Friday, November 11, 2011
Jacob (Anton Yelchin, Fright Night) meets Anna (Felicity Jones, The Diary of Anne Frank) while they are in college together in Los Angeles. Anna is British, and she in the U.S. on a student visa, which will expire soon after she graduates. Anna is intrigued by Jacob and leaves a note under the windshield wiper of his car expressing her feelings for him; soon after that, they become a couple. Jacob is a gifted furniture maker, and he gives Anna a chair that he makes for her, to replace the rickety desk chair that she was using. By the end of the school year, they are very much in love; however, it will soon be time for Anna to return back to England. She will be able to procure a work visa after a few months, so then she will be allowed back into the U.S., so they would only be apart a few months. Instead, though, Anna decides to ignore the terms of her visa and stay in LA for the summer with Jacob.
Anna has to leave to attend a wedding in England at the end of the summer, and when she tried to get back into the U.S. she is denied entrance, since she abused her student visa. She and Jacob talk on the phone, and they discuss him coming to visit her in England, but for the time being she is not allowed back into the U.S. When Jacob does visit her in England, Anna's father offhandedly suggests that things would be easier for the two of them if they were married - ie, it would be easier for Anna to overcome the visa problems - which freaks Jacob out a little, but they do eventually get married in England. Jacob returns to the U.S. shortly after and over time, more and more distance comes between them. When Anna finally does get her visa problems worked out, their relationship is not the same as it used to be, though they are still married.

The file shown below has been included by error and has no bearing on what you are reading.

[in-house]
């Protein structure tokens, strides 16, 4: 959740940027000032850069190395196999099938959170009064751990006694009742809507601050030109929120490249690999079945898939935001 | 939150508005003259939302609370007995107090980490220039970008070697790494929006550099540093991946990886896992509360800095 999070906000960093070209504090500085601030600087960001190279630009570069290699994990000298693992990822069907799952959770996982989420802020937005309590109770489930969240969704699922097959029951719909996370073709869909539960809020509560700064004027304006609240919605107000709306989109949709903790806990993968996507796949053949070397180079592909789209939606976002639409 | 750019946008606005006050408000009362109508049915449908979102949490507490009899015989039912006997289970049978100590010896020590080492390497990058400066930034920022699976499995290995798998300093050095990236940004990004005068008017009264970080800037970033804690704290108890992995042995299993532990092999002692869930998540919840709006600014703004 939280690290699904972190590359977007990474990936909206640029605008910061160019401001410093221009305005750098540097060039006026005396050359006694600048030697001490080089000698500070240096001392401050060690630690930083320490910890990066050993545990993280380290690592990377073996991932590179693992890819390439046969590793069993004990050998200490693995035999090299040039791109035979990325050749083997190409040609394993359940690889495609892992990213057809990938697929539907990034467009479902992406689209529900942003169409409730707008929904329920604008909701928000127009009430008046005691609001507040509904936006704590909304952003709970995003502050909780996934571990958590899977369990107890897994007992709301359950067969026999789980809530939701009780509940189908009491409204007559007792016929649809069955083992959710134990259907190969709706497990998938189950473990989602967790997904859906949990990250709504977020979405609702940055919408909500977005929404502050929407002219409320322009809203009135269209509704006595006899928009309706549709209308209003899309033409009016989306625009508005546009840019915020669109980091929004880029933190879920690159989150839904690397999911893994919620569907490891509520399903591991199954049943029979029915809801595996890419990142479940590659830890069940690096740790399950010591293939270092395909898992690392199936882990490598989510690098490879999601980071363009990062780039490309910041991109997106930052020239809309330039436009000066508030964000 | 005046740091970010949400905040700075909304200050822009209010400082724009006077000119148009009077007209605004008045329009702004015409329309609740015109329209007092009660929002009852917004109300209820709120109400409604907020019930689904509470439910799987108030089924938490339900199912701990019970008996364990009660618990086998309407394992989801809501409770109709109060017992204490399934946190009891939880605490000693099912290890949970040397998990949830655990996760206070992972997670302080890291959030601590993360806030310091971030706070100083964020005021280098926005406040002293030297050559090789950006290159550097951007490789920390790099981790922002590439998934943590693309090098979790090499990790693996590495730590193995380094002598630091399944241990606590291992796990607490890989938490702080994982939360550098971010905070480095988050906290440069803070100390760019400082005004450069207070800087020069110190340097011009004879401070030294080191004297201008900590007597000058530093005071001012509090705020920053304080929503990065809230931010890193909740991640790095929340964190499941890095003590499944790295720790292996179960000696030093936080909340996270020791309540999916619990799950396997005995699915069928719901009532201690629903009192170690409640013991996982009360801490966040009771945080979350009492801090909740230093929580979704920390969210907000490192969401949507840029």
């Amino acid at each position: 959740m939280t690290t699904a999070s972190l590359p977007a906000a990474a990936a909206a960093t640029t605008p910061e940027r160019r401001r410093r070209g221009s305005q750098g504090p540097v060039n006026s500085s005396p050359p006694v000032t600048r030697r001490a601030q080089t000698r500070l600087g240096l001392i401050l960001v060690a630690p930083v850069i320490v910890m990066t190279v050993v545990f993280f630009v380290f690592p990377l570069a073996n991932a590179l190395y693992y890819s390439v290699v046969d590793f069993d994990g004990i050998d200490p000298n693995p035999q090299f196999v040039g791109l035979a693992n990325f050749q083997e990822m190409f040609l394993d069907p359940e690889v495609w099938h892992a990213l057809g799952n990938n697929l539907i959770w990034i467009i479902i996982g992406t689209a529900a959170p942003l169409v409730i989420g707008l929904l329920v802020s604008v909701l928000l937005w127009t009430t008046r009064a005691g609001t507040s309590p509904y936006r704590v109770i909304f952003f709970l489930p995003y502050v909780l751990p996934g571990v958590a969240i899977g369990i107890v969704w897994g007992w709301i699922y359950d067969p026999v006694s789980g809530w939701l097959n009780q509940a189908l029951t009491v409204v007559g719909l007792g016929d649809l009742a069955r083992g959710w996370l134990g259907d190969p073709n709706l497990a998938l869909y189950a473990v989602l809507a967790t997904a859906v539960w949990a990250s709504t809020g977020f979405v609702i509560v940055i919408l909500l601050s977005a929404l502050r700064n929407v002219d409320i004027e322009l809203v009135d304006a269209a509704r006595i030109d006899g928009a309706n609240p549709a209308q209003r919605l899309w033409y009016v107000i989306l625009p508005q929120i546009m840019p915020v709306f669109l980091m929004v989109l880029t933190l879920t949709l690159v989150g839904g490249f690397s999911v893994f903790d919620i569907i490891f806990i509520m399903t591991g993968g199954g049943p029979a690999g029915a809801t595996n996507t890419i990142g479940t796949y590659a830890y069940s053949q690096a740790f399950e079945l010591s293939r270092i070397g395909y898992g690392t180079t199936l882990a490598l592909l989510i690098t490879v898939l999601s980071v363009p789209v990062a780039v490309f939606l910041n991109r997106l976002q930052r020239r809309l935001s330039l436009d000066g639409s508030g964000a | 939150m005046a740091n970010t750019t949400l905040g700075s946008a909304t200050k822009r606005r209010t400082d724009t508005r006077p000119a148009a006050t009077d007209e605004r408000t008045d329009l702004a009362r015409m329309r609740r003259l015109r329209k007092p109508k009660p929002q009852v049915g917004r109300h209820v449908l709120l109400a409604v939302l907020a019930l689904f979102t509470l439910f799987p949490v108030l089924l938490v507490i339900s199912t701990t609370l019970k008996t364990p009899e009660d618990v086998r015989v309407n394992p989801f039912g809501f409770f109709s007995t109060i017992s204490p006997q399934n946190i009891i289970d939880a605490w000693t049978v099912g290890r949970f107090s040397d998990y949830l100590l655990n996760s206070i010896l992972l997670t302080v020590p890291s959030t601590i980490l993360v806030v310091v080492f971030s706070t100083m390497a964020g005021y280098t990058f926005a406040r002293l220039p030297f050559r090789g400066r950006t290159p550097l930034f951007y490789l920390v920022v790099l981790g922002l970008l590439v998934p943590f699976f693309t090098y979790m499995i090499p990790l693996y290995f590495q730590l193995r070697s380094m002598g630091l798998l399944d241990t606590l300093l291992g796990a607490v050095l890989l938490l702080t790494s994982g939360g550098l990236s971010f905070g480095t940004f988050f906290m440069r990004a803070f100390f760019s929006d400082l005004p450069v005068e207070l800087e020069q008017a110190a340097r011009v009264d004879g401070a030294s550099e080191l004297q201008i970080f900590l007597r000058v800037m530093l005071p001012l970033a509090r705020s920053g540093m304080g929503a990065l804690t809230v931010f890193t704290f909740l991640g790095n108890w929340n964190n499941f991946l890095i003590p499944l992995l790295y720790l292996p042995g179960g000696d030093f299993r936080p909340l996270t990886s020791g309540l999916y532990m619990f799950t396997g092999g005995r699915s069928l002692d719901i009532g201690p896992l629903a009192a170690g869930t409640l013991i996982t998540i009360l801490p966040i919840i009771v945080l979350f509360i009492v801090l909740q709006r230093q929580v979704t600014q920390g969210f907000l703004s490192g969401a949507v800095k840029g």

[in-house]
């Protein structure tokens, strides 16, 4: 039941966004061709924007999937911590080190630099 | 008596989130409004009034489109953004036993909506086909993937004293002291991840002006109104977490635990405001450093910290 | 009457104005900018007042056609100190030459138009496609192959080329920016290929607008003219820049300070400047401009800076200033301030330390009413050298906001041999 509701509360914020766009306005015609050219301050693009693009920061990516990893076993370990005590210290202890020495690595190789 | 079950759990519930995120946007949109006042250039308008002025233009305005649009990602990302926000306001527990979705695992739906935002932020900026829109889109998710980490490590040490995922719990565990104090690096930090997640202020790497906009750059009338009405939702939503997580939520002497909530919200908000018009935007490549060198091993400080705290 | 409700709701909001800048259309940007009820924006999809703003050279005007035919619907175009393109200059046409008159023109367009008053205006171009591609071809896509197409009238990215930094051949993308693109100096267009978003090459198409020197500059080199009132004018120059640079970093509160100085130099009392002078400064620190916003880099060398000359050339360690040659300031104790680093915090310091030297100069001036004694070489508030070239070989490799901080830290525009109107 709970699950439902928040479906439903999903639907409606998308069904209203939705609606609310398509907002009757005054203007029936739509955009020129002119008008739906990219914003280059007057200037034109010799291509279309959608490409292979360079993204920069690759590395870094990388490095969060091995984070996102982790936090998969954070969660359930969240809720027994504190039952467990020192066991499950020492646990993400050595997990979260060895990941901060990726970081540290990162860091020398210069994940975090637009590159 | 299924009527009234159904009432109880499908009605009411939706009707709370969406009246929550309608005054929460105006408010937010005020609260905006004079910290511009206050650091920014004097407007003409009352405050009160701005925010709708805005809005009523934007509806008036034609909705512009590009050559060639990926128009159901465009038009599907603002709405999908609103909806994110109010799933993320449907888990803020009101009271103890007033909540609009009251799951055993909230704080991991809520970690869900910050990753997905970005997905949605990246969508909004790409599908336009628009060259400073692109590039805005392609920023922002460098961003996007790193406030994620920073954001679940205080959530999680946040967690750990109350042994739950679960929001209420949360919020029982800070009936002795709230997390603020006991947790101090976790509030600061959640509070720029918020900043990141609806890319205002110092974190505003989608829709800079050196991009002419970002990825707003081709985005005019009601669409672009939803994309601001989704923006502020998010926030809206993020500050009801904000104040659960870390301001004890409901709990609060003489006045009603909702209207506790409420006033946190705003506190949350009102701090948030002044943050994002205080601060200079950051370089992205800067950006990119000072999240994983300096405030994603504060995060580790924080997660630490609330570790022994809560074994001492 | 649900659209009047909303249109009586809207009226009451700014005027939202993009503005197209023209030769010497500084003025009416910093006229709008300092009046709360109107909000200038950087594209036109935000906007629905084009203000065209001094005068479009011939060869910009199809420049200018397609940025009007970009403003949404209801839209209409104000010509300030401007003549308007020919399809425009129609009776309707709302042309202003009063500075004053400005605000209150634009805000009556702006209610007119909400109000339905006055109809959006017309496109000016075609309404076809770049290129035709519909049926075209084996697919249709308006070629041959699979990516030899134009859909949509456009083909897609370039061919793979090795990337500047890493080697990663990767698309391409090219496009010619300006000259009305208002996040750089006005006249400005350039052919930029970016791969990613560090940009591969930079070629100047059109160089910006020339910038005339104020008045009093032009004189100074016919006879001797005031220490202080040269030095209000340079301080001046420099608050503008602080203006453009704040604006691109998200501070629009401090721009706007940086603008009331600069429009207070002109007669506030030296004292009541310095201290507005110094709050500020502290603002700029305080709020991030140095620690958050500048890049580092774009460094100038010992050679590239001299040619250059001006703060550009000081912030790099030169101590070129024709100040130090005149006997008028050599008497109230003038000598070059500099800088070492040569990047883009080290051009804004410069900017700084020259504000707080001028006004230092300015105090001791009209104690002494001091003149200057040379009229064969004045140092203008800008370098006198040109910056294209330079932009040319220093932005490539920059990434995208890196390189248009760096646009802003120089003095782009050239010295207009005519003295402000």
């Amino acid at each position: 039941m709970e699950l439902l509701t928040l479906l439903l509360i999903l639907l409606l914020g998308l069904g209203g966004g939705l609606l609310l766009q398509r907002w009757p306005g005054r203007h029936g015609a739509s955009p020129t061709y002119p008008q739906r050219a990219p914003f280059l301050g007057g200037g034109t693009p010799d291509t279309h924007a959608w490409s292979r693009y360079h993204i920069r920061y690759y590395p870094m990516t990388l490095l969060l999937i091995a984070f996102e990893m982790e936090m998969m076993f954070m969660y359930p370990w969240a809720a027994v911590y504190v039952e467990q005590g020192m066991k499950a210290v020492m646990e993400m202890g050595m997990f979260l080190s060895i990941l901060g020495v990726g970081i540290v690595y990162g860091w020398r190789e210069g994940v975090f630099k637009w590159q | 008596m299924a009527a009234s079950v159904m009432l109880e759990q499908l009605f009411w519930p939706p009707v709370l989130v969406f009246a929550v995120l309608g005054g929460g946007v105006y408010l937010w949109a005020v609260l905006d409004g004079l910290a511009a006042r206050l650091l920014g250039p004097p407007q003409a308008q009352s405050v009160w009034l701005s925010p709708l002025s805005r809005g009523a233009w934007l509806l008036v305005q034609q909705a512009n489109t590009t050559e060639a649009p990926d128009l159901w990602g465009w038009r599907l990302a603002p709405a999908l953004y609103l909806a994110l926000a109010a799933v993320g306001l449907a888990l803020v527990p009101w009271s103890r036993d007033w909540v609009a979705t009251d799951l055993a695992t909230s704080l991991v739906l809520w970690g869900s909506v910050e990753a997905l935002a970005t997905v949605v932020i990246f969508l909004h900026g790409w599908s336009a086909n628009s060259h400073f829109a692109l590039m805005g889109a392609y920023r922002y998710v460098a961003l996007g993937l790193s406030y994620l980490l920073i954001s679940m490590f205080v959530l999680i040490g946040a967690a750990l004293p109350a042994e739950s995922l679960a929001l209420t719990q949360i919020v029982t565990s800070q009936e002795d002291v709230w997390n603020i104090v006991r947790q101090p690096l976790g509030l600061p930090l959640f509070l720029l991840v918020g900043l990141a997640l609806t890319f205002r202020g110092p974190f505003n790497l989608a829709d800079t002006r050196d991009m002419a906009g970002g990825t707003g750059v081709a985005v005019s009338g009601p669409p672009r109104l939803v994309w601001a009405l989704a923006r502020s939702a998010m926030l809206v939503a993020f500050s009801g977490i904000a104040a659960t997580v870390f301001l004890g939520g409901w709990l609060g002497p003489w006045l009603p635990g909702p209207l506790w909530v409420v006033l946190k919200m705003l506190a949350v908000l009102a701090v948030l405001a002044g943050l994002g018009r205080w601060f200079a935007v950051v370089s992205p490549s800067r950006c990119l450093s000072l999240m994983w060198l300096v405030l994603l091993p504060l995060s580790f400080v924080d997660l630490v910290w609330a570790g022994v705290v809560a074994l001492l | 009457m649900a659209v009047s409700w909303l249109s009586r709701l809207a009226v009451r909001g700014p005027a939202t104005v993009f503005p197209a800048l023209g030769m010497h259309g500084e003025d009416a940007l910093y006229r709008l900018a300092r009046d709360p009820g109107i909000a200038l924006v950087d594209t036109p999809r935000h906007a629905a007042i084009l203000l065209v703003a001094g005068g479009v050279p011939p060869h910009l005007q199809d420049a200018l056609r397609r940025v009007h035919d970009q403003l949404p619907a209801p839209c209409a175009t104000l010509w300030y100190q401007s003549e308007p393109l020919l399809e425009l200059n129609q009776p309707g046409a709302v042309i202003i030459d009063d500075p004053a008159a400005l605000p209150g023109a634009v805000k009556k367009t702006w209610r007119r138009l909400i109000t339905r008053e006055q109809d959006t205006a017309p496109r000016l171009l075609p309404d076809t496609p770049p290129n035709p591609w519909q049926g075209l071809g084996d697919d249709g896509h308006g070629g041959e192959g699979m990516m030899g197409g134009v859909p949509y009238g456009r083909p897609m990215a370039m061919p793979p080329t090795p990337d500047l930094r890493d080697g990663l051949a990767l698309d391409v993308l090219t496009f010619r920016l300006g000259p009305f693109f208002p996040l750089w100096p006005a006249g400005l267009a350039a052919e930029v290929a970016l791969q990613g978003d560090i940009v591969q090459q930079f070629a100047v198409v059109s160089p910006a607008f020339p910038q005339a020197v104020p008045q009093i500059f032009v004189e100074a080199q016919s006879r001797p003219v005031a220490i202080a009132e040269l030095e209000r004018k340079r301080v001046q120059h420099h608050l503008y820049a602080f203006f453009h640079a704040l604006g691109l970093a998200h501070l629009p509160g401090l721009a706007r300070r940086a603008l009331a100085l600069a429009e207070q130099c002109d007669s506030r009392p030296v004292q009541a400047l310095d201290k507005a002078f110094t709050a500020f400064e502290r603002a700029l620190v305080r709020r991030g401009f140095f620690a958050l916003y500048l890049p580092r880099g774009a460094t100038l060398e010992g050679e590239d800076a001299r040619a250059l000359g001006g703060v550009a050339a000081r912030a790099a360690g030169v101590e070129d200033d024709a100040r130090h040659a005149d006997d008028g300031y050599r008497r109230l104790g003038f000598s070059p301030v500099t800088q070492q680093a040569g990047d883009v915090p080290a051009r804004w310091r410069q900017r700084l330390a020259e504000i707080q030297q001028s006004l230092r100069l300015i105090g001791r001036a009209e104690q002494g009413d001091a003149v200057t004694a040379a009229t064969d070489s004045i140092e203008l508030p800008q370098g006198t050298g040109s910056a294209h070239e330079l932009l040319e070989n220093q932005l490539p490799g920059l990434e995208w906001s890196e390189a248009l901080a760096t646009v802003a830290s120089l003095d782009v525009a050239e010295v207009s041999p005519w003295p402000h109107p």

Maybe see this movie. There were a lot of things I liked about this film and a lot that I did not. The pacing is too slow, even though the director chooses to show us only bits and pieces of their relationship - I admit that I was definitely checking my watch a few times throughout it, even though it's only 90 minutes long. One of the best things about the movie, though, is that you really want to root for Jacob and Anna to be in the same place; they are cute together, and their heartache at being apart from each another is palpable. Even though they do get a "stolen summer" together, I don't think Anna should have abused the terms of her visa; if she had gone home to England when she was supposed to, she probably would have been able to get a work visa and return to the U.S. quickly, and instead, it takes years for the ban on her visa to be overturned.
In addition, there are little moments sprinkled throughout the film that, if you notice them, add a lot to the movie. A boyfriend of Anna's buys her a new chair, and she awkwardly asks him what he did with her old one (the one Jacob made for her); you can see that she is fearful that he threw it out or donated it. Another time, Jacob calls his assistant and girlfriend Sam (an underused Jennifer Lawrence) "Anna" by accident, and she throws him a look, since she knows who Anna is and what she means to Jacob. The ending of the film, too, reminded me a little bit of Blue Valentine, and although it was an appropriate ending, it was definitely heartbreaking too. I recommend seeing Like Crazy if you have ever had a long-distance relationship and/or you can stand the slow pacing; the story is definitely an interesting one, and will have you thinking about the characters long after you leave the theater.
Like Crazy is in theaters today, November 11th, and is rated PG-13 with a runtime of 90 minutes.